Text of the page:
Friday’s United States non-farm payrolls (NFP) figure was better than expected with the U.S. dollar outperforming compared to the FX majors and U.S. yields edging higher off recent two-year lows.
Money markets no longer expected three rate hikes for the year out of the U.S. central bank, with the majority pricing in two rate hikes by the end of 2019 instead. Yet, despite a stronger NFP release, U.S. indices dropped from record highs posted earlier in the week and clarified the current market situation: monetary policy expectations are dictating equity moves, whereby rate cut expectations and anticipation of monetary easing work opposite decent economic data.
In other words, positive economic data may actually hurt share prices if markets don’t expect as much easing out of the Fed, as it’s not the results of the data that matter so much, but how Fed policymakers will react to it, and whether it’ll match what money markets are pricing in for the future.
And it isn’t just the U.S., as European indices have also been rising on anticipation of ECB easing as the bloc’s central bank keeps rates at 0% and German 10-year yields diving further into record negative territory, breaking -0.4% on Friday before retracing back up to -0.365% by the end of the session.
Eurozone data has continued to disappoint, and yet European shares have risen instead. Historically, in times of slow growth or recessions, money would pour out of the stock market and into safe haven assets, with the bond market a beneficiary of such flows. But with central banks buying up bonds and long-term growth concerns persisting, yields have turned (further) negative in parts of the world, and negative-yielding debt breaching $13 trillion in the process.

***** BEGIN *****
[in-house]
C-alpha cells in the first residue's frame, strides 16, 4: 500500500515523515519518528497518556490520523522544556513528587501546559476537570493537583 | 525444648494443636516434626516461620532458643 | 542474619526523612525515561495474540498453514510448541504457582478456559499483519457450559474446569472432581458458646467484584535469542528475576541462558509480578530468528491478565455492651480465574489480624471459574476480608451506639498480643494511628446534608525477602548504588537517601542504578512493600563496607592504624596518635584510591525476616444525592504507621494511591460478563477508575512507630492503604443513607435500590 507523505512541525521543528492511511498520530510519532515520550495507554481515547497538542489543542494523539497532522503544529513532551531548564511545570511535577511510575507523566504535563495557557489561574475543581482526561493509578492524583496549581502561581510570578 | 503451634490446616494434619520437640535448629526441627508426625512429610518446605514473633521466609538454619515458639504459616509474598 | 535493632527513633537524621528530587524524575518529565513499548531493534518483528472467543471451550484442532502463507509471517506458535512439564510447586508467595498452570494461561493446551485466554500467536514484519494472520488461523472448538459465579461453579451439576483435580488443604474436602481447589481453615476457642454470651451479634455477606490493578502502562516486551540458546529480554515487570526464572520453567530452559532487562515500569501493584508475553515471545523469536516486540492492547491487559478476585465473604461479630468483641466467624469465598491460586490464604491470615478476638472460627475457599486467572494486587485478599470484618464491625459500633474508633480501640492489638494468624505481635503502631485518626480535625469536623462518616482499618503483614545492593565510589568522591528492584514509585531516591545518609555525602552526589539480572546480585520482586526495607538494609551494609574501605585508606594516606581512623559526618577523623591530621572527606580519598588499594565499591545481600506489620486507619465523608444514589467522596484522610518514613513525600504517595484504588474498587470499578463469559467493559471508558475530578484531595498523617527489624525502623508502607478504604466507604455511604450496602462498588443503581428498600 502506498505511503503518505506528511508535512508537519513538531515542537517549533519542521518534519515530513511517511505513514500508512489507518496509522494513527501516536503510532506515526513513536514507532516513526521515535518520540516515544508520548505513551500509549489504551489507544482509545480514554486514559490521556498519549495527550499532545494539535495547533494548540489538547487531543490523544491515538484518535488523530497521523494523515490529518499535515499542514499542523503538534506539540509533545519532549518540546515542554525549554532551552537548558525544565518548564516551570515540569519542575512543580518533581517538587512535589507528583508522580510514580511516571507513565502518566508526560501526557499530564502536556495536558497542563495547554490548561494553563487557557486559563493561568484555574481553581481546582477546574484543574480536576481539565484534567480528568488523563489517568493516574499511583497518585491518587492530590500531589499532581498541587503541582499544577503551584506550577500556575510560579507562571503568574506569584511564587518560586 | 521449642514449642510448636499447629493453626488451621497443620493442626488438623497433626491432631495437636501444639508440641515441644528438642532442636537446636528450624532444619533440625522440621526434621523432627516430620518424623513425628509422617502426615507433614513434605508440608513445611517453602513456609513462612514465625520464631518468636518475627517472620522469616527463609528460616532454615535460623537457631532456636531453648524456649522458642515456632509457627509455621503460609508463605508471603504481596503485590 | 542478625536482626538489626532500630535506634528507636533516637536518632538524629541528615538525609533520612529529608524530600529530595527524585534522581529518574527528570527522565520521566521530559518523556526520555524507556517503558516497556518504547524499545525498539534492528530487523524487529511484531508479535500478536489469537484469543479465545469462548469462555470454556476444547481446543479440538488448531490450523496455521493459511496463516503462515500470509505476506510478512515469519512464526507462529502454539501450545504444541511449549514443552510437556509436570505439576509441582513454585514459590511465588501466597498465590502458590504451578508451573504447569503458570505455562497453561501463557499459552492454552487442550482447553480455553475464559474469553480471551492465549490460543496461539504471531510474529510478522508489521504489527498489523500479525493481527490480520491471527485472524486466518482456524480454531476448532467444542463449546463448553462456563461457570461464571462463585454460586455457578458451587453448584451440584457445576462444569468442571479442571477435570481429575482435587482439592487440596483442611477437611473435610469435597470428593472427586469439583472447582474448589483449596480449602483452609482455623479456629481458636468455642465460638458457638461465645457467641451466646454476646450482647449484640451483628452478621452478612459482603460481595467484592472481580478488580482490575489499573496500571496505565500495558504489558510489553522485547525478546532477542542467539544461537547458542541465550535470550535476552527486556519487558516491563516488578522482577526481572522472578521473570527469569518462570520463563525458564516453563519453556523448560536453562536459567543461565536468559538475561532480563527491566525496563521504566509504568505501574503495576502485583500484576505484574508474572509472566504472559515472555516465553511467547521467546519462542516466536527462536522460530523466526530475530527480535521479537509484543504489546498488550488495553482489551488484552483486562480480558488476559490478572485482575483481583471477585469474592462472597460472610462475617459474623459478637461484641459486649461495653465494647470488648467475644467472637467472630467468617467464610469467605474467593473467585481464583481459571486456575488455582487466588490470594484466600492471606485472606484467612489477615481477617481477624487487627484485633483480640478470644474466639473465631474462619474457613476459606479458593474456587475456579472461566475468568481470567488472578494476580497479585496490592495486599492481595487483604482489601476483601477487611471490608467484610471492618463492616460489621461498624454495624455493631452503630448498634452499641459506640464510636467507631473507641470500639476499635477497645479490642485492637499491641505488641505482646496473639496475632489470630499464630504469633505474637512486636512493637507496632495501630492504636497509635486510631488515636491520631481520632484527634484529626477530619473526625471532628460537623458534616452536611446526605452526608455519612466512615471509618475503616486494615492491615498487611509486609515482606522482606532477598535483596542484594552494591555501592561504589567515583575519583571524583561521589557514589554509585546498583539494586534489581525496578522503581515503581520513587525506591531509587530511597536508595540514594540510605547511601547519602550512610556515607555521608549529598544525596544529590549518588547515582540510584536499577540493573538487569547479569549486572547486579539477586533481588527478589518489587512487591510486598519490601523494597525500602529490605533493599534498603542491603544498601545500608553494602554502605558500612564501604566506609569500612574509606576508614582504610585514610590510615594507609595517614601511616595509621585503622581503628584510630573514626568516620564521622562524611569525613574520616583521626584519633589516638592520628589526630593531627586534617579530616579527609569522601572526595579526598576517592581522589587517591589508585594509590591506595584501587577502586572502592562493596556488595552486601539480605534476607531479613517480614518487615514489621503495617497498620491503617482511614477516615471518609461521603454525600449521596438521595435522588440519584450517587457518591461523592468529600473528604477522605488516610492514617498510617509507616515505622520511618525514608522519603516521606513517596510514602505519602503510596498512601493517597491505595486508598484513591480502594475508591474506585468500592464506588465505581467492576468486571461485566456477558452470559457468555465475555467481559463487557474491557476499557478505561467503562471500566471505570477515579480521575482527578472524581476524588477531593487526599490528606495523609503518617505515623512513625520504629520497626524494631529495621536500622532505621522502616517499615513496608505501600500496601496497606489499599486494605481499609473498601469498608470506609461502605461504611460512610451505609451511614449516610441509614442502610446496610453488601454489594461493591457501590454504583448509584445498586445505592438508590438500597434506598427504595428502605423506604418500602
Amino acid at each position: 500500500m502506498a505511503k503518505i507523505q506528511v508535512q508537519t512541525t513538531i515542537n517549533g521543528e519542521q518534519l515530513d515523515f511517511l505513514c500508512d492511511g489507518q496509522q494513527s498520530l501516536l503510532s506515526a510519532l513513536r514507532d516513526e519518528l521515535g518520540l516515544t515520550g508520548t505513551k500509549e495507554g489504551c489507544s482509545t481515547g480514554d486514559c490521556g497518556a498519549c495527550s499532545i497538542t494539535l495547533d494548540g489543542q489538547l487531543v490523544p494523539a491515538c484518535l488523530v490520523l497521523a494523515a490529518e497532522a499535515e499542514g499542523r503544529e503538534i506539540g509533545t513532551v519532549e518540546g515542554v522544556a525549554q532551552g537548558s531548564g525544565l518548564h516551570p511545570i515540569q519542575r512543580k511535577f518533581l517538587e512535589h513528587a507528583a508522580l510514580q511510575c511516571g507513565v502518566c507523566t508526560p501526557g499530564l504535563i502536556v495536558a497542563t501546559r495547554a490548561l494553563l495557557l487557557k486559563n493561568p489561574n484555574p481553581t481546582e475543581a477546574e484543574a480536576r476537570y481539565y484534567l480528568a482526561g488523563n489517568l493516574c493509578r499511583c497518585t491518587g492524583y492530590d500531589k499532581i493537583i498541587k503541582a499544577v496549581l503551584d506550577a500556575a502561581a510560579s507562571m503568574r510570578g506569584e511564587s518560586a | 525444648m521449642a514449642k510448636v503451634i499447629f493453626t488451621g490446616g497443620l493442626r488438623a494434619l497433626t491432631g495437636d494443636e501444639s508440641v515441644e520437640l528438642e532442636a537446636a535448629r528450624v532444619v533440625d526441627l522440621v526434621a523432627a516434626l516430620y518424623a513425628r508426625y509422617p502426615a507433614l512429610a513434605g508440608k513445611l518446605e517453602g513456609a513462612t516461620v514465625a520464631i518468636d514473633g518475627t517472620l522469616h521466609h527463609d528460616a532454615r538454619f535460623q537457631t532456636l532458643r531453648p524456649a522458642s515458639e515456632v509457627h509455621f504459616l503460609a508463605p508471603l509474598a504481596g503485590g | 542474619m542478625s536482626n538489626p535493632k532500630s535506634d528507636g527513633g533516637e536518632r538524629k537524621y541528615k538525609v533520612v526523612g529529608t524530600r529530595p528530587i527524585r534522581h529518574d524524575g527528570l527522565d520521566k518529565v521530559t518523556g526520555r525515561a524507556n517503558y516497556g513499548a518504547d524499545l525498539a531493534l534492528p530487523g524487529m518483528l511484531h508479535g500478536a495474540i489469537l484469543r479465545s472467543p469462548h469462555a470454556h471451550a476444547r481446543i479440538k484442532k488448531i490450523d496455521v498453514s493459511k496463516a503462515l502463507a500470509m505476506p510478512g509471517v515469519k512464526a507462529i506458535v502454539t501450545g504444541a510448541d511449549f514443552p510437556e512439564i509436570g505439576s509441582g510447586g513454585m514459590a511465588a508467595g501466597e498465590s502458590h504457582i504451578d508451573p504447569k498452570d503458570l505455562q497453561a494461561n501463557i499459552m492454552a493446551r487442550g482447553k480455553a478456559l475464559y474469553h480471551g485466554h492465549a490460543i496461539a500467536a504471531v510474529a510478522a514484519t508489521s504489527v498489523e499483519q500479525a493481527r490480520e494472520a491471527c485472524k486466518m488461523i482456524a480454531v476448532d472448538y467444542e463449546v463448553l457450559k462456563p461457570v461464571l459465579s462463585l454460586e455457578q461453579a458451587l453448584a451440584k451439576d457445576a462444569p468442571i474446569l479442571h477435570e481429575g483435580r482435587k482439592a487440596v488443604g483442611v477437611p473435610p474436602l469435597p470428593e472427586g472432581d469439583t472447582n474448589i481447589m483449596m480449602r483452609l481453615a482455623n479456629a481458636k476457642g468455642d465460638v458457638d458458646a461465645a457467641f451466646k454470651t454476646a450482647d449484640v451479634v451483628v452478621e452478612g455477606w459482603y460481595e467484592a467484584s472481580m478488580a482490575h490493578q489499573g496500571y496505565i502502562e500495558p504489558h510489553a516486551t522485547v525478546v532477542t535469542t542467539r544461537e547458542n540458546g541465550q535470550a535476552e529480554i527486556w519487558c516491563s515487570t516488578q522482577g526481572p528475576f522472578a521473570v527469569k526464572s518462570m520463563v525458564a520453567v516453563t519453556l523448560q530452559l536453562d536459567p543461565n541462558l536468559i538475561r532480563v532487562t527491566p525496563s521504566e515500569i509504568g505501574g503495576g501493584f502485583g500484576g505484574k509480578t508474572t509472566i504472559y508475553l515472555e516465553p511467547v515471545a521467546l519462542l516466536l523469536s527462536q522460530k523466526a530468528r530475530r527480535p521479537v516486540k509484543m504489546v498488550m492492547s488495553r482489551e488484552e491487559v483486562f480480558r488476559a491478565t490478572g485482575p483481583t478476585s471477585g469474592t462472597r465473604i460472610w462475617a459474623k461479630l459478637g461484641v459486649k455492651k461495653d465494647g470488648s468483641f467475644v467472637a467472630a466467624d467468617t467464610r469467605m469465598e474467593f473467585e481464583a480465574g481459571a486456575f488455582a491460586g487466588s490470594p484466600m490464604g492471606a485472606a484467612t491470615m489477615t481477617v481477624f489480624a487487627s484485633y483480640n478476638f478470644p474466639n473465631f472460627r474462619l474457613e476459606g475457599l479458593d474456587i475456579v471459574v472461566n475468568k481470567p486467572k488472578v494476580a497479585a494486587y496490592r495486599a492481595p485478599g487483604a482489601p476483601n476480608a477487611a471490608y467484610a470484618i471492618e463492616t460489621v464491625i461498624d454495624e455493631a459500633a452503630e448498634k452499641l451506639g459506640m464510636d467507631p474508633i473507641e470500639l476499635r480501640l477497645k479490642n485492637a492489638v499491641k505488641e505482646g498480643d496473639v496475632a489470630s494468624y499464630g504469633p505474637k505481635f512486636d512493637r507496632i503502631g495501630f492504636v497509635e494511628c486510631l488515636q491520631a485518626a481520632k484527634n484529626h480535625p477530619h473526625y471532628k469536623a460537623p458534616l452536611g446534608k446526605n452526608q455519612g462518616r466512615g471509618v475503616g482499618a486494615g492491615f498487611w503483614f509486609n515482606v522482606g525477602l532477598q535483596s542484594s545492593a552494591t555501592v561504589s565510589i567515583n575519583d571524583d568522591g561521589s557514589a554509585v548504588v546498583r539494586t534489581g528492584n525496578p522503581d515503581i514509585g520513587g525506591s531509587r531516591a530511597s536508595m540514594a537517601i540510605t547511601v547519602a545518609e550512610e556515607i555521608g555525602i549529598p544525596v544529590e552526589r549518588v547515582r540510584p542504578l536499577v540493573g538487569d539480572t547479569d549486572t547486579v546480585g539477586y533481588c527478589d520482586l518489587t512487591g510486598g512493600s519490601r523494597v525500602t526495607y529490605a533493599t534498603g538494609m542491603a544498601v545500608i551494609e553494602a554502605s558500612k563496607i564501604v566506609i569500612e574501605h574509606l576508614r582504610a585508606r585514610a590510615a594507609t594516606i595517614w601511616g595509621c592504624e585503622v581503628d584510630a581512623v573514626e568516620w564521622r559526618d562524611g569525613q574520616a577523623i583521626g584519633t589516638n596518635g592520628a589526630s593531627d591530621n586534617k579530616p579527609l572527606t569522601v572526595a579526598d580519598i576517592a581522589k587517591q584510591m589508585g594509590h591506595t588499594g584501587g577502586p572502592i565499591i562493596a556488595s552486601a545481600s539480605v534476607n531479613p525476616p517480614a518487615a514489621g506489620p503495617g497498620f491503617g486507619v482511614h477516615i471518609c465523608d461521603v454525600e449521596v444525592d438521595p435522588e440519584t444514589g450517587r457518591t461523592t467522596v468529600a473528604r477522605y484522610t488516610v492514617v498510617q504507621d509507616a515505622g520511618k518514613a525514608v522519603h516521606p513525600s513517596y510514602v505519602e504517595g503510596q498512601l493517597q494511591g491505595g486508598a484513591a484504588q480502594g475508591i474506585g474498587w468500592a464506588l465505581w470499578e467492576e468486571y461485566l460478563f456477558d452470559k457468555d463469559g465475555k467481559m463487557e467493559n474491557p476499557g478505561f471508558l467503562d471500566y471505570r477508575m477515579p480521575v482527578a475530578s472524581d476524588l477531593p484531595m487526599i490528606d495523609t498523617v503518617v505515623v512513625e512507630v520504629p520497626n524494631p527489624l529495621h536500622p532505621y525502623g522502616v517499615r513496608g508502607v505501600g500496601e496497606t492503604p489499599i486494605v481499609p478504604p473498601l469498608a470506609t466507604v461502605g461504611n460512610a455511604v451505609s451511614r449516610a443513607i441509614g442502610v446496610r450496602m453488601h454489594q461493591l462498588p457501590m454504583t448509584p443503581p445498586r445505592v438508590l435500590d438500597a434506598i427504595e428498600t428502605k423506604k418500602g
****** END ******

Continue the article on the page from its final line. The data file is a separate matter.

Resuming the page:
That, in turn, has made the stock market far more attractive in the hunt for yield, even if estimates for upcoming company earnings have dropped. Share prices usually rise on anticipation of easing, whether it’s due to expectations that the economy will be in better shape after the central bank’s prescription is taken, or as the hunt for yield gets tougher with interest rates plummeting and money is taken out of bank accounts and into riskier assets. Lower interest rates should also make servicing rising corporate debt that’s at record levels easier, a concern cited by the Federal Reserve chairman Powell, who’s mentioned his monitoring of it.
So, with the earnings season around the corner, would negative earnings actually aid share prices? Perhaps not on an individual level, but collectively after the dust has settled, and if economic data worsens then rate cut likelihoods would rise, and future central bank easing prospects; potentially preventing share prices from plummeting.
Furthermore, the disconnect between classic market forces that money managers have been accustomed to has forced those in search of returns to sidestep investment strategies for momentum-based ones, opting to move with the flow for limited returns instead of positioning themselves for a contrarian one as short indices positions get squeezed following record highs posted last week by the main U.S. indices.
That makes understanding the current Fed outlook and reaction far more important, and with plenty of Fed speak this week be it Fed chair Powell testifying before Congress, other FOMC (Federal Open Market Committee) members giving speeches, or the central bank’s minutes released on Wednesday, the reaction in terms of Fed rate likelihoods will likely be more important in determining the direction of share prices as a whole.
Any opinions expressed here are the author’s own.
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